You have, of course, recommended traditional trans fluid changes for years, especially to those of your customers who tow trailers or otherwise abuse their vehicles. But how good a job are you actually doing when you dump the pan and replace that poor excuse for a filter? You’re leaving maybe half of the old, burned-up and contaminated ATF behind — torque converter drain plugs disappeared in the ‘60s, after all.
But there’s a way to do better for your clientele, all the while making more money. That is, invest in a trans flushing machine. Pumping fresh fluid through the transmission, perhaps after a special cleaning/reconditioning chemical has been added to the old, will assure that most of the dirty, broken-down stuff is replaced. We’re not going to get into the virtues of one brand over another, but we’ll mention that you can expect to get up to 97% of the used fluid out, typically in less than 15 minutes.
There’s an old myth that some veterans still believe: If the trans isn’t giving any trouble you should leave it alone because new fluid can stir up contaminants. Perhaps there were cases of that in ancient times, but it’s our opinion that changes should be done every 30K, period.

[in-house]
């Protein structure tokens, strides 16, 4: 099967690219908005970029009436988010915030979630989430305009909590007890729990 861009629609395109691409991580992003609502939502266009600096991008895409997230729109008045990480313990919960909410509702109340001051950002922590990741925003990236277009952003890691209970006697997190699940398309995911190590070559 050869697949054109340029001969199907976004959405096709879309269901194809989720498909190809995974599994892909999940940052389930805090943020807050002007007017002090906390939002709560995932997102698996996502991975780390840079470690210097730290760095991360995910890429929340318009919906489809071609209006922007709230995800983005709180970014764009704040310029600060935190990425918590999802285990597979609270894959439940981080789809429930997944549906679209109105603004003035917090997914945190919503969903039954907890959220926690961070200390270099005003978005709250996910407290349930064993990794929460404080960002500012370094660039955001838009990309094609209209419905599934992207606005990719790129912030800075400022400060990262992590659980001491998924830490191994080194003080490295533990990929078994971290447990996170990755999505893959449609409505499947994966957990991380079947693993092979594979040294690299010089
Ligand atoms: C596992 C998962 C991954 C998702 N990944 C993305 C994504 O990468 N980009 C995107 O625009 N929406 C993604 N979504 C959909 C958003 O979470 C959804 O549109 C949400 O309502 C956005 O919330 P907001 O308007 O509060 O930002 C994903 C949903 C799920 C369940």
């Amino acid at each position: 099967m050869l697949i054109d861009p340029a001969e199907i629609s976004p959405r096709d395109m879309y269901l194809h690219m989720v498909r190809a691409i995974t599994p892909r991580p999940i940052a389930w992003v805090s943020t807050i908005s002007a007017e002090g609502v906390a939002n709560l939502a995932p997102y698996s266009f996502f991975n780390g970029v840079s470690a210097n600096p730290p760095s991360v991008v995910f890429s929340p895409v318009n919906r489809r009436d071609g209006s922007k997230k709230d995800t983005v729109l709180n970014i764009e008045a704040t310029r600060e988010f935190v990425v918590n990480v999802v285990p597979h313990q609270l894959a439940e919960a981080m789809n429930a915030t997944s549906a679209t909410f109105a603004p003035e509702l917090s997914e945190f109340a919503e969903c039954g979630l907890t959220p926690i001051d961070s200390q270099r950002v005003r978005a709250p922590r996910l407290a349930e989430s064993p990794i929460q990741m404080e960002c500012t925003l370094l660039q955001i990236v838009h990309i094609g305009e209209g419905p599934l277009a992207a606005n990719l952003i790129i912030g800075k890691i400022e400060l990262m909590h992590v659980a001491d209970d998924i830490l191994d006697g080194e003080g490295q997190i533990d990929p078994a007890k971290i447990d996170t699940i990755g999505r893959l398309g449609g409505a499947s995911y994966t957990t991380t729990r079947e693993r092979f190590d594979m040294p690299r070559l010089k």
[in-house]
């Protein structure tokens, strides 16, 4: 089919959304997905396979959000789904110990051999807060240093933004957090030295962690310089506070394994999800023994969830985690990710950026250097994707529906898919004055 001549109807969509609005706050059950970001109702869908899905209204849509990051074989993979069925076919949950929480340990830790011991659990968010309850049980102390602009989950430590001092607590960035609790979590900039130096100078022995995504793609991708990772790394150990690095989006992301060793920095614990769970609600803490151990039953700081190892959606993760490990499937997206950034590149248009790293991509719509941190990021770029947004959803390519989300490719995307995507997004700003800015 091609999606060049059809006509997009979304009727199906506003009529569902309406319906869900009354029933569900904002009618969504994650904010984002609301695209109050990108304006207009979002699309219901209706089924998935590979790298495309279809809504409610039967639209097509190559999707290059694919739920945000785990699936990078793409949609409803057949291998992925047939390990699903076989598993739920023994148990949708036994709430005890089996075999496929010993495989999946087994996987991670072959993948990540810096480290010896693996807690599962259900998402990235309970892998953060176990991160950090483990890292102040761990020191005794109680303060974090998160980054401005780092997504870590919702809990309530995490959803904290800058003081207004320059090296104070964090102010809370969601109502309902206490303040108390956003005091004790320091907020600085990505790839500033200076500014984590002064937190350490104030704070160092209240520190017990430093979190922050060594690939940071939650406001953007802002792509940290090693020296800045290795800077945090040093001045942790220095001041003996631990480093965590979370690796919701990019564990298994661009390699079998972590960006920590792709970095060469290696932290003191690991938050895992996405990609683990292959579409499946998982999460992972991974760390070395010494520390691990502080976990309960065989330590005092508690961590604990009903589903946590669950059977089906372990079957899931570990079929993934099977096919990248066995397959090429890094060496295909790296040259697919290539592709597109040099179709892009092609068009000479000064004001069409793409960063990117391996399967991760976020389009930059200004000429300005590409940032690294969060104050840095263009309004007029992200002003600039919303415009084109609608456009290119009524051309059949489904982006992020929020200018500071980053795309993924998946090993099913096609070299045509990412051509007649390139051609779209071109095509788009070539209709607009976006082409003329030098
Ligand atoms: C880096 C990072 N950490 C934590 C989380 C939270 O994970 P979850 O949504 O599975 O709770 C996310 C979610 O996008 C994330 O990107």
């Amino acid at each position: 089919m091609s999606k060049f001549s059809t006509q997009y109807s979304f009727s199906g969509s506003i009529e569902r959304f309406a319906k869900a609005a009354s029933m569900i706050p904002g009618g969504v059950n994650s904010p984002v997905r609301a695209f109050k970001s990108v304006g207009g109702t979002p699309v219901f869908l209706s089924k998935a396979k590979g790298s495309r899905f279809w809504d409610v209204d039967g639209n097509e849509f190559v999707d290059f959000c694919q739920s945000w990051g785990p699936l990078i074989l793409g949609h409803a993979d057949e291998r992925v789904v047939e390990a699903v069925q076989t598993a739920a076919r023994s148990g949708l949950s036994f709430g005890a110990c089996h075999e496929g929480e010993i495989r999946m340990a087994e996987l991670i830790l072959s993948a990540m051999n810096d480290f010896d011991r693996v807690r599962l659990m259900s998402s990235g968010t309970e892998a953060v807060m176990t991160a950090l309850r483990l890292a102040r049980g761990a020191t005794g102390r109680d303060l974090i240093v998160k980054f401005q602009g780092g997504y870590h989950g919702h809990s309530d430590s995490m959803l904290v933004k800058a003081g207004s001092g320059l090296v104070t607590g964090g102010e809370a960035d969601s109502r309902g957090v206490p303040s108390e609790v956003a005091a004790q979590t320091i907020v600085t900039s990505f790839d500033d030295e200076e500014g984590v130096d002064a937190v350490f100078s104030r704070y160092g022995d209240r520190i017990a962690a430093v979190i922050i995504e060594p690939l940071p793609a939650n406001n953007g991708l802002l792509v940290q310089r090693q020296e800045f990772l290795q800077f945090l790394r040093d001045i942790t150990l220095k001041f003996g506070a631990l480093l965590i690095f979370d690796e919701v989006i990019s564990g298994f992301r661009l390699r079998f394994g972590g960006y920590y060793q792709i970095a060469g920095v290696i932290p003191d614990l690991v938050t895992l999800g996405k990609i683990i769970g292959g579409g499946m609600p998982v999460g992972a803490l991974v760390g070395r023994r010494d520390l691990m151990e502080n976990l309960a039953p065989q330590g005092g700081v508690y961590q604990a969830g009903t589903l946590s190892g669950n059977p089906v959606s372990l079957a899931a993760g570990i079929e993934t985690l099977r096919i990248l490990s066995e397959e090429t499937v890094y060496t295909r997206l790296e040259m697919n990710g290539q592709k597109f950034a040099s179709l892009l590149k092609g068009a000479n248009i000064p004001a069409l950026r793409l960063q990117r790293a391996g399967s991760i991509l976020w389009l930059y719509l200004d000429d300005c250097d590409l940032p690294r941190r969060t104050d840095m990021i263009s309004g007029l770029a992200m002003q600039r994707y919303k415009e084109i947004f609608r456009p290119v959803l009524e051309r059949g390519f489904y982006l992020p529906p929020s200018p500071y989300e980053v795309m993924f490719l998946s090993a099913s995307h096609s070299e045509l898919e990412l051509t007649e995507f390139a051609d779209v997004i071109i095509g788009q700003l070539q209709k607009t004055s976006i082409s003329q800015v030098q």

If you want to take this service all the way, you’ll recommend synthetic fluid, in which we are big believers. Sure, it’s more expensive, but regular ATF simply can’t compete with its heat-defying properties. Now, of course, plenty of vehicles show up at your door that specify man-made trans fluid, so the sale is made automatically.
We should include some comments on this service we’ve collected over the years:
■ A successful California shop owner once told us, “We have a trans flushing machine and we’re absolutely thrilled with it. I feel a lot better about the job, and we’ve actually cured some shift complaints in the process. It’s easy to sell, and I feel I’m doing something for the customer.”
■ A Missouri shop owner said, “I’m one of those guys who still hasn’t made up his mind to do it
for a couple of reasons. I agree that it’s going to be a big benefit for the customer, but I’m afraid